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When the input comes up Pythonista hangs. The decorator is in place (I assume correctly). Any help is much appreciated! >> Gist Link <<
Bottom line, use a delay, or
hud_alertif you don't need input.
User input is required. I'm not having any luck with a delay. I've bumped it to a whole second and I still get hangs. I took out the animations from the function and still to no avail. Thanks for the tip.
Edit: more info
Let me increase the mystery... As it sits, the input dialogue functions. If you simply trigger it and do not attempt to add text the result is an empty entry in the TableView. If you trigger the keyboard in the input dialogue you will cause a hang.
Sorry, I misread.
Input_alertseems to always hang. Alert works with a proper delay. I have an
input_alertreplacement hanging around somewhere, implemented as ui components.
I'll dust it off tonight and post.
Ok,see here. this needs a little cleanup and commenting, but it should work. This is a version of input_alert implemented entirely as ui Views.
Basically, add to your gist
from InputAlert import InputAlert
at the top, then
load_view. Finally, change your
title = inp.input_alert('Title')
I tested this with your gist, and it works.
A few notes s out this replacement InputAlert
This does not raise KeyboardInterrupt when cancel is pressed.... thread.interrupt_main does not seem to work, and I could not figure out any other way to raise a KeyboardException. I could have raised another exception, but instead it returns None.
This needs to be called within a
ui.in_backgrounded function, if called from an action.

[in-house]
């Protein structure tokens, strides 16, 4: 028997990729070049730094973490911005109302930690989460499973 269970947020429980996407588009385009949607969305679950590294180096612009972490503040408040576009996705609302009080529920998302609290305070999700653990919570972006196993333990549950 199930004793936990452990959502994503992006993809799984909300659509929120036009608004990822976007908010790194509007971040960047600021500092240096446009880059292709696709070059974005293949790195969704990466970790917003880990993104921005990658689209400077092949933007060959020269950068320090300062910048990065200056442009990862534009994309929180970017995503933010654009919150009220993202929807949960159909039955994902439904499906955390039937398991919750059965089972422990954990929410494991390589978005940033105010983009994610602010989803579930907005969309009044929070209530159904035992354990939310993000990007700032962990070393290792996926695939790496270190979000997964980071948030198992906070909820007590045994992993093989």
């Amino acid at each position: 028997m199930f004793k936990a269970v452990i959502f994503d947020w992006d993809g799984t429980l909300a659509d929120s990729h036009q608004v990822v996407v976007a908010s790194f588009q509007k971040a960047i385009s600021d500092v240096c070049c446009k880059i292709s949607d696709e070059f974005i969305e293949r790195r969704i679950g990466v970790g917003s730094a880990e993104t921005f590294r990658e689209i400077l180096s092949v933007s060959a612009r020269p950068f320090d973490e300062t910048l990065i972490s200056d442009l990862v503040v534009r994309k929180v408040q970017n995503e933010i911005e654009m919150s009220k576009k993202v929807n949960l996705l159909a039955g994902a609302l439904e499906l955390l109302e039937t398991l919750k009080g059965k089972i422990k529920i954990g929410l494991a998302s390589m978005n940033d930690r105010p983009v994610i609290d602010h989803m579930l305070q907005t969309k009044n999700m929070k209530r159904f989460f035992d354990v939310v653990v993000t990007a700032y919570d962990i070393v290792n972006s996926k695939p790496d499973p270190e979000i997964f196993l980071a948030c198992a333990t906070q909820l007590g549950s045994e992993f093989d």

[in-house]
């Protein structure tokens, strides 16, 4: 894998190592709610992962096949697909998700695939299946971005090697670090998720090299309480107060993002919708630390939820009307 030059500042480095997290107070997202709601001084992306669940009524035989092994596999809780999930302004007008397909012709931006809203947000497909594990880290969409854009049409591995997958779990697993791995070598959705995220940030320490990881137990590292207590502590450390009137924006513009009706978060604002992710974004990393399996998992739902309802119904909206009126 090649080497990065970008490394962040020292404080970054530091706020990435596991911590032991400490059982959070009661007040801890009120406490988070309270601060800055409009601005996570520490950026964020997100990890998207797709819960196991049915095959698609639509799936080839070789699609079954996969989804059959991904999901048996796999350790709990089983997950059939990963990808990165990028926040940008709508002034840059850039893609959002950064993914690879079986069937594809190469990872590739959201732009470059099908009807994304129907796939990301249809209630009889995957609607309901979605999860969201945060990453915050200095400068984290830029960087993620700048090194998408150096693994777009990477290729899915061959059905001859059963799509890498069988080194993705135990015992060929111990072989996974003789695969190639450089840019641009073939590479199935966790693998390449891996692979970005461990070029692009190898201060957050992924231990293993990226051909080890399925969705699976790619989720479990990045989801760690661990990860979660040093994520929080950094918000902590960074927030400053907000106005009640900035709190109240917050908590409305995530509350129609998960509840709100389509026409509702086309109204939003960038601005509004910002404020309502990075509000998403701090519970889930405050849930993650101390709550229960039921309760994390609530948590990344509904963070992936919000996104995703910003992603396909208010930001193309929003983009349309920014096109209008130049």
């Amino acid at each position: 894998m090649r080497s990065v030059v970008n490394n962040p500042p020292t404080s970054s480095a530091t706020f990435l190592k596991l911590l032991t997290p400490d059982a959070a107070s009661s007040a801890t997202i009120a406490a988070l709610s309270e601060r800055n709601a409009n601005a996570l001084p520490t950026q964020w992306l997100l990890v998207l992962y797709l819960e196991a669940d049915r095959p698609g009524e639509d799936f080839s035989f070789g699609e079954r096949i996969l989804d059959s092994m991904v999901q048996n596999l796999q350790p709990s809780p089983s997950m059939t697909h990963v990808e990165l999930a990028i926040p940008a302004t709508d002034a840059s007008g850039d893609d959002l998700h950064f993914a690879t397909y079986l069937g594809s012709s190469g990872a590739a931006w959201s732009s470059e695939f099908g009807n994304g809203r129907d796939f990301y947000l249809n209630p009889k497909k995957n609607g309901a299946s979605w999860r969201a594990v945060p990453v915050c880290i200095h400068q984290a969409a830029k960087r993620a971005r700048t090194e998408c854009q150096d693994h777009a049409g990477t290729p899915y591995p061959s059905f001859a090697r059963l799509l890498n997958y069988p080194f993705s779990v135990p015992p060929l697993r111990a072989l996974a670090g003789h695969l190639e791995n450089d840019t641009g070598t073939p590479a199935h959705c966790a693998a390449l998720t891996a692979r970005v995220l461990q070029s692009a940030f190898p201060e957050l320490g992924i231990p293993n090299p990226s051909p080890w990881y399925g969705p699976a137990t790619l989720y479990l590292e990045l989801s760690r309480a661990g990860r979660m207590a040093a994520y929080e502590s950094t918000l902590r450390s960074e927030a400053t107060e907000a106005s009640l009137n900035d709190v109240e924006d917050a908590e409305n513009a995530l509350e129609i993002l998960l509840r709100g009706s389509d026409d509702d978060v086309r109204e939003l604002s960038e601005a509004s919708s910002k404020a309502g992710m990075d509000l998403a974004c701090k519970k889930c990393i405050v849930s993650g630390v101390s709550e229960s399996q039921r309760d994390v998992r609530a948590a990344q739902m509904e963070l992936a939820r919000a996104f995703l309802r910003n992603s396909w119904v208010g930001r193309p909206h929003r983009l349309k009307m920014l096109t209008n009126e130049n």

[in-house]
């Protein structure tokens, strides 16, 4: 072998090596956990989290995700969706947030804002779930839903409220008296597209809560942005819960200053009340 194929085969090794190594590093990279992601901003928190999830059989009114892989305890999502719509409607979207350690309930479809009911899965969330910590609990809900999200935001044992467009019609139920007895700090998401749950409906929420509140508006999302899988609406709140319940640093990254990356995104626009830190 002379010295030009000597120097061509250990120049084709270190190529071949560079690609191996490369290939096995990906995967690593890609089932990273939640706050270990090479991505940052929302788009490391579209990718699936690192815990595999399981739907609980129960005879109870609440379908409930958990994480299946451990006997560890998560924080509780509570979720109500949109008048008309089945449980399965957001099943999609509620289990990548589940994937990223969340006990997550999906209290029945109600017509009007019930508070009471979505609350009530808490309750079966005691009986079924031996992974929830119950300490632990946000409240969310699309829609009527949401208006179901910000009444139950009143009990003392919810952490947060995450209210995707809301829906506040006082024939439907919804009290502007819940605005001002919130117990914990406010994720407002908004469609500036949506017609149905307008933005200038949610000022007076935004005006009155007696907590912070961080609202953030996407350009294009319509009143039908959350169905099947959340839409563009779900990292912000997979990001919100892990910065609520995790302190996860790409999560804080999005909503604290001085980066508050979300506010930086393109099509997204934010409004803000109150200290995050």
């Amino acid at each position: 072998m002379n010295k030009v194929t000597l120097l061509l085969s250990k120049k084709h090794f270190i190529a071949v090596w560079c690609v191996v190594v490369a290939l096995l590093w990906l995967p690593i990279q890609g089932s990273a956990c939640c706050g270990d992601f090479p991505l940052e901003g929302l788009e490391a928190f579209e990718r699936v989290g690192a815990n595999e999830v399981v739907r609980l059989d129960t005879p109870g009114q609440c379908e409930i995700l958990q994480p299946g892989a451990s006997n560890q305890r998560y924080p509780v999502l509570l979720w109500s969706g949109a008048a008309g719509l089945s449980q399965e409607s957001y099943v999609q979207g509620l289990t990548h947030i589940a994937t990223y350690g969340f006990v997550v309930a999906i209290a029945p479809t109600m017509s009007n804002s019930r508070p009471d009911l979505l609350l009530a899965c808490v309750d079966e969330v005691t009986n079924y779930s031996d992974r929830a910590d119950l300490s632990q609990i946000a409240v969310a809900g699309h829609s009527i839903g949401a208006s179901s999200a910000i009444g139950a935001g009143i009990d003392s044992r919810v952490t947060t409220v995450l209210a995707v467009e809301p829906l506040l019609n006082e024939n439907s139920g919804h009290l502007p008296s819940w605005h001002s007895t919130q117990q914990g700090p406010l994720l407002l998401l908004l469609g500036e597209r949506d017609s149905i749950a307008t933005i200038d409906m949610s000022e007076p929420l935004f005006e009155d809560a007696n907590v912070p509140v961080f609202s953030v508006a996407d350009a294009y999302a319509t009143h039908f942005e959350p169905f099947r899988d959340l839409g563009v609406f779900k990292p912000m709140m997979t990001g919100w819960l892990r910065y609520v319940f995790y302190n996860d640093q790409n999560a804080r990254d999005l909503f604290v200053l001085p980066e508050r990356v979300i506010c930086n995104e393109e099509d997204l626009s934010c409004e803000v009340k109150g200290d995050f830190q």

If the view is closed, the function will return, rather than continue to block. This might cause strange behavior in some cases, i.e, user may have wanted to cancel, but instead it will be as if they pressed ok. so you may want to check if the view is on screen before taking action. I'll probably update this to return None of not on_screen...
Thank you JonB! Awesome. I will implement it tonight. "you da real mvp"
@jobB Where does the decorator 'enabled.setter' come from? What does it do?
Where do you see that? Which file?
that looks it might be an @property. If you declare a variable with a a function name, deformed by @property, several other decorators are created automatically, letting you create object properties with custom get/set methods, but still using regular someobj.someproperty=somevalue type syntax.
In your uiCheckBox.py class definition
@property def enabled(self): return self._cb.enabled @enabled.setter def enabled(self, enabled): self._cb.enabled = enabled if not enabled: self._cb.bg_color= (0,0,0,0.2) #darken button else: self._cb.bg_color = (0,0,0 ,0)
Just got it. When you decorated enabled as a property, you then create its setter and deleter methods. Thx for for Beazley, Python eseential references. Being a dinosaur, I've never been exposed to decorators until pythonista.